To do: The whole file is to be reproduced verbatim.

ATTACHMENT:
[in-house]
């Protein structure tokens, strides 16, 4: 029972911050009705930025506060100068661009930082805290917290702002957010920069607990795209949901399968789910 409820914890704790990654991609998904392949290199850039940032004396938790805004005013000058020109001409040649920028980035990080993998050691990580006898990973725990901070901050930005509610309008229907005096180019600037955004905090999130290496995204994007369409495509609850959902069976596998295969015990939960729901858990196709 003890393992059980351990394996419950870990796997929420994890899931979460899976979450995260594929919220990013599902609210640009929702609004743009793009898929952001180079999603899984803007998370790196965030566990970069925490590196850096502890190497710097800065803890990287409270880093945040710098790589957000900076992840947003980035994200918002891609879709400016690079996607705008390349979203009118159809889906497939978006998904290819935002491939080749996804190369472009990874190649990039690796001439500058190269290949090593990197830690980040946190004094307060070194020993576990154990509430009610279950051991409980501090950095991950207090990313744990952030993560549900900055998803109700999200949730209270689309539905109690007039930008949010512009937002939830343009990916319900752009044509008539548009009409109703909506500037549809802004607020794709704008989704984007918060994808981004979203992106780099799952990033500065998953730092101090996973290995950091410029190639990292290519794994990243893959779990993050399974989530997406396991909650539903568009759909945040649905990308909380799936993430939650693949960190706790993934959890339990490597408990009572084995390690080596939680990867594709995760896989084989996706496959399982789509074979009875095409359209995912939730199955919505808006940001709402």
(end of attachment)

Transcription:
[in-house]
């Protein structure tokens, strides 16, 4: 029972911050009705930025506060100068661009930082805290917290702002957010920069607990795209949901399968789910 409820914890704790990654991609998904392949290199850039940032004396938790805004005013000058020109001409040649920028980035990080993998050691990580006898990973725990901070901050930005509610309008229907005096180019600037955004905090999130290496995204994007369409495509609850959902069976596998295969015990939960729901858990196709 003890393992059980351990394996419950870990796997929420994890899931979460899976979450995260594929919220990013599902609210640009929702609004743009793009898929952001180079999603899984803007998370790196965030566990970069925490590196850096502890190497710097800065803890990287409270880093945040710098790589957000900076992840947003980035994200918002891609879709400016690079996607705008390349979203009118159809889906497939978006998904290819935002491939080749996804190369472009990874190649990039690796001439500058190269290949090593990197830690980040946190004094307060070194020993576990154990509430009610279950051991409980501090950095991950207090990313744990952030993560549900900055998803109700999200949730209270689309539905109690007039930008949010512009937002939830343009990916319900752009044509008539548009009409109703909506500037549809802004607020794709704008989704984007918060994808981004979203992106780099799952990033500065998953730092101090996973290995950091410029190639990292290519794994990243893959779990993050399974989530997406396991909650539903568009759909945040649905990308909380799936993430939650693949960190706790993934959890339990490597408990009572084995390690080596939680990867594709995760896989084989996706496959399982789509074979009875095409359209995912939730199955919505808006940001709402």